We wound up our time at the waterfall and felt like we wanted to do something else but it was lunch time and many of our group that didn’t bring parents laden with snacks were wanting food. Since most restaurants had shut down and it was a Sunday, our taxi driver didn’t have much hope. He said there was one place that might be open and turned down the road to La Sagesse. Fortune shined upon us as the restaurant was open and it turned out to be one of the most delightful experiences of our trip.
Situated on a gorgeous sandy beach with a handful of other patrons, the restaurant had everything we wanted. They placed us on our own in a small beachside open-air space where we had easy access to the beach. After checking with the taxi driver, we decided to spend a few hours there, eating and relaxing. Nancy and I walked down the beach and across to the other side while the kids swam with Joe and Calle. When we got back, Joe had befriended an American family that lived between the US and Grenada. They have four kids, ages 3, 5, 7 and 9 that they are home schooling. Their mom and I hit it off immediately and managed to chat away while tracking small bodies around the beach.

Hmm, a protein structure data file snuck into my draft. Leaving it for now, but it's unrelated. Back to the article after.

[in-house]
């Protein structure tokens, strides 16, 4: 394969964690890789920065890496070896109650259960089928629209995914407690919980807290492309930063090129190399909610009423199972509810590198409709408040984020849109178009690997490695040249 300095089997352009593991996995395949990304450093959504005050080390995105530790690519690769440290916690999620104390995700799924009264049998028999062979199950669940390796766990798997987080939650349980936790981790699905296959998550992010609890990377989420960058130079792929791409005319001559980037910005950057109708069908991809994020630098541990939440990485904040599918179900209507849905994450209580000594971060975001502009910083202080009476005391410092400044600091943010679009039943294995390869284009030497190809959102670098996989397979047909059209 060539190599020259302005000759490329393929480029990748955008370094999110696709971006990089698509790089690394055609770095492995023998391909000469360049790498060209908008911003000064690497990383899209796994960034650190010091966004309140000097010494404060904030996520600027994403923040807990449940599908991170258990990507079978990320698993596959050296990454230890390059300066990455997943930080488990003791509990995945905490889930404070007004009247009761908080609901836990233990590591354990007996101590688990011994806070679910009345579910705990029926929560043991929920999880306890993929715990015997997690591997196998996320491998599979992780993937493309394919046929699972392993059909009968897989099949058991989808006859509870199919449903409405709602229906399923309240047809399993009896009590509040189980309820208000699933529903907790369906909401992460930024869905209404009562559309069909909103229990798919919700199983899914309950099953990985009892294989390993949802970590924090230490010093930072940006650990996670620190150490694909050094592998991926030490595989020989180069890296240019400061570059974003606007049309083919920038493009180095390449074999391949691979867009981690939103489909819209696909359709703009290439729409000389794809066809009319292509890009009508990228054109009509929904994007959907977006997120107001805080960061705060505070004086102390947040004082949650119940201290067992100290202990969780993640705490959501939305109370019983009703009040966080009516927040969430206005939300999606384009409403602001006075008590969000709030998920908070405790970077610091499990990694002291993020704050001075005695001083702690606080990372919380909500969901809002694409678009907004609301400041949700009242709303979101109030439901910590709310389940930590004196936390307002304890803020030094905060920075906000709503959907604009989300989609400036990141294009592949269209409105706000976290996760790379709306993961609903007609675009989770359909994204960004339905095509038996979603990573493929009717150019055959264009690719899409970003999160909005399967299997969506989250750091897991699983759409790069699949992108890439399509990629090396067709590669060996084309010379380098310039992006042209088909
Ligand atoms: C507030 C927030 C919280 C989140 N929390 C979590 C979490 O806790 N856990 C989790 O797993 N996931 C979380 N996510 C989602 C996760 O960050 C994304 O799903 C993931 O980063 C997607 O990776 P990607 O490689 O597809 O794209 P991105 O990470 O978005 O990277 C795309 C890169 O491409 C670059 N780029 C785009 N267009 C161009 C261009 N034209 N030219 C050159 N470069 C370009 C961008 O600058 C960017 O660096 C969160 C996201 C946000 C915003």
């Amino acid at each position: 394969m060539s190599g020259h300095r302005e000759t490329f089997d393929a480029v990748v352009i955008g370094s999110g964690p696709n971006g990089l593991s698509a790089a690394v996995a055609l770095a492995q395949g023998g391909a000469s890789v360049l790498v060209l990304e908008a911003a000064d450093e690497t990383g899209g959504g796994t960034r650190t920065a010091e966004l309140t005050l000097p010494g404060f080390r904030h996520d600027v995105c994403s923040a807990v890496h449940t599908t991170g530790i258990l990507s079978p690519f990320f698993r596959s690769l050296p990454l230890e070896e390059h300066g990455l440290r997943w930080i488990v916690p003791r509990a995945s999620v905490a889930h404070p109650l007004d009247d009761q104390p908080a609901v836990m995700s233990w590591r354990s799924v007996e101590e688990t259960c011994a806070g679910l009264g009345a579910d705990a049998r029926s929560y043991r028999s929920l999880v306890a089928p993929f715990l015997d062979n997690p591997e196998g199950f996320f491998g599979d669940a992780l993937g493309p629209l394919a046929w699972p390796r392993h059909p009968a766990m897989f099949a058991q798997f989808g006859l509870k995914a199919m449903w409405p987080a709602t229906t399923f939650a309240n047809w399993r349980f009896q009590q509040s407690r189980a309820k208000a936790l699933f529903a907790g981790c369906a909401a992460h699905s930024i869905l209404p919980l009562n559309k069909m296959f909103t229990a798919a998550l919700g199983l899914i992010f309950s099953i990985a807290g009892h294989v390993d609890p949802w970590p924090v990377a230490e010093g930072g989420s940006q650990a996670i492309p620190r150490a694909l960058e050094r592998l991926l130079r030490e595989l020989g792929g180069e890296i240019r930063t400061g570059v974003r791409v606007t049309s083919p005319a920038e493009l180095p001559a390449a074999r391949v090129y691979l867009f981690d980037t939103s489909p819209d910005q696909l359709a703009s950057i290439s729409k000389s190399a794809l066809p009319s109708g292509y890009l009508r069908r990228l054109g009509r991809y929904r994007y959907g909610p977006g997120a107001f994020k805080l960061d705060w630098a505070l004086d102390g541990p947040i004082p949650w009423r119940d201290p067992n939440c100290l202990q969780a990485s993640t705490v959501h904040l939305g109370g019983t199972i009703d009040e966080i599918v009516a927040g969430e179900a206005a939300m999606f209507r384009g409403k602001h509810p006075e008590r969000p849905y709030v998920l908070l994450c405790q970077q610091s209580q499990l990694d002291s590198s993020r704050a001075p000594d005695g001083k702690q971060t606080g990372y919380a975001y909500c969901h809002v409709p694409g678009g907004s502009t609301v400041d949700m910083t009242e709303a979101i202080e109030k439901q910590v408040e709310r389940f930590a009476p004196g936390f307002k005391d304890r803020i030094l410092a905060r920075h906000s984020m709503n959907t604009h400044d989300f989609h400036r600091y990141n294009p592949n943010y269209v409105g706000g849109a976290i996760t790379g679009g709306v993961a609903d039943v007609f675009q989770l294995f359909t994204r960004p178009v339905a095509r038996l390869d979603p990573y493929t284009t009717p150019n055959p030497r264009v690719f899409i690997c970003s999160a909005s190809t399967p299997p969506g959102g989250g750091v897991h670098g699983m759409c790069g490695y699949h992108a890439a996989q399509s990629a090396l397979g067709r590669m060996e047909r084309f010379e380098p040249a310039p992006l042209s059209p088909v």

We all had a delightful time and headed back to our boats feeling like we had escaped the stress of COVID for a short time. The next day was my birthday and we had a small dock party with a rainbow cake that Tully has been wanting me to make since we got the recipe book at our Christmas party in Cape Town. I’m beginning to see a pattern with our youngest daughter here . . .
After our first week in Grenada, things were changing quickly. The marina restaurants, which had been opened normally, went from having staff stand at a 6-foot distance to serving take-out to closing entirely. The ministry announced the last flights in and out of the country and had previously closed the country to cruise ships. The swimming pool, which the kids had been enjoying immensely, shut down. We heard that the grocery stores would be limiting the number of people inside so Todd, Judy and I headed over an hour before opening to make sure we could stock up.